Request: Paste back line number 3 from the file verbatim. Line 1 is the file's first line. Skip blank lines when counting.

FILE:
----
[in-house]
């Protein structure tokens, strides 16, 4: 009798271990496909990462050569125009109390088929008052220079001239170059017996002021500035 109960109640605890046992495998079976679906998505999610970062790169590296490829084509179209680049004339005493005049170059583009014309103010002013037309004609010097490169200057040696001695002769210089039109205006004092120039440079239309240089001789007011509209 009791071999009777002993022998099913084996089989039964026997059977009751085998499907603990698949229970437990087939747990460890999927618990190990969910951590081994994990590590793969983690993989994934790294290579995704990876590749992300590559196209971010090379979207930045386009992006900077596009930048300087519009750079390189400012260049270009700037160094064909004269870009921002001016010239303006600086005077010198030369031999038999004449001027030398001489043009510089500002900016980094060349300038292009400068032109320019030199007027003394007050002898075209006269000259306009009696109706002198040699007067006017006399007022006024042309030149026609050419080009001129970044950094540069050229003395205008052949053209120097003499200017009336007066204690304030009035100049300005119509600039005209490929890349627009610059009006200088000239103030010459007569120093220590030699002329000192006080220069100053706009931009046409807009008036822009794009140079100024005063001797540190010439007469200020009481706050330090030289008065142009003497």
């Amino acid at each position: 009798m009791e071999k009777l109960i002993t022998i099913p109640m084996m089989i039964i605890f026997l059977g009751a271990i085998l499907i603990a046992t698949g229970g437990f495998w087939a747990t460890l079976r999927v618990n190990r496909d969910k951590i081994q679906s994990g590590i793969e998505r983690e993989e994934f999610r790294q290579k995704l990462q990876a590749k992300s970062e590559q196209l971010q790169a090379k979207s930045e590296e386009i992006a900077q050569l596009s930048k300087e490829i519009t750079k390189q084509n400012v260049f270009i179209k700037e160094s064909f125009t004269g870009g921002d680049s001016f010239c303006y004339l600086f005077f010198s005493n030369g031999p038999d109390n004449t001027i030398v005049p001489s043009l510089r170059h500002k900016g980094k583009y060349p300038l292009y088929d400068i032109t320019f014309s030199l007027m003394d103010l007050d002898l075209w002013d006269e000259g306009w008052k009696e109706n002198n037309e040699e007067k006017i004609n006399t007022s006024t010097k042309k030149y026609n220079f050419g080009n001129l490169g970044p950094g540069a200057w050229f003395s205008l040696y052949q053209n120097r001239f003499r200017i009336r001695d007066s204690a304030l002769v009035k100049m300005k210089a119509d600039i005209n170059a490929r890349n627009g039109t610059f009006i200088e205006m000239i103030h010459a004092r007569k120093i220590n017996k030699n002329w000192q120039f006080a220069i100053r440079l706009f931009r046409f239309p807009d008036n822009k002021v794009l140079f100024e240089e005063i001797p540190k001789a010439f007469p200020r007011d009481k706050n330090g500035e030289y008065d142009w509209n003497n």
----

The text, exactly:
């Amino acid at each position: 009798m009791e071999k009777l109960i002993t022998i099913p109640m084996m089989i039964i605890f026997l059977g009751a271990i085998l499907i603990a046992t698949g229970g437990f495998w087939a747990t460890l079976r999927v618990n190990r496909d969910k951590i081994q679906s994990g590590i793969e998505r983690e993989e994934f999610r790294q290579k995704l990462q990876a590749k992300s970062e590559q196209l971010q790169a090379k979207s930045e590296e386009i992006a900077q050569l596009s930048k300087e490829i519009t750079k390189q084509n400012v260049f270009i179209k700037e160094s064909f125009t004269g870009g921002d680049s001016f010239c303006y004339l600086f005077f010198s005493n030369g031999p038999d109390n004449t001027i030398v005049p001489s043009l510089r170059h500002k900016g980094k583009y060349p300038l292009y088929d400068i032109t320019f014309s030199l007027m003394d103010l007050d002898l075209w002013d006269e000259g306009w008052k009696e109706n002198n037309e040699e007067k006017i004609n006399t007022s006024t010097k042309k030149y026609n220079f050419g080009n001129l490169g970044p950094g540069a200057w050229f003395s205008l040696y052949q053209n120097r001239f003499r200017i009336r001695d007066s204690a304030l002769v009035k100049m300005k210089a119509d600039i005209n170059a490929r890349n627009g039109t610059f009006i200088e205006m000239i103030h010459a004092r007569k120093i220590n017996k030699n002329w000192q120039f006080a220069i100053r440079l706009f931009r046409f239309p807009d008036n822009k002021v794009l140079f100024e240089e005063i001797p540190k001789a010439f007469p200020r007011d009481k706050n330090g500035e030289y008065d142009w509209n003497n």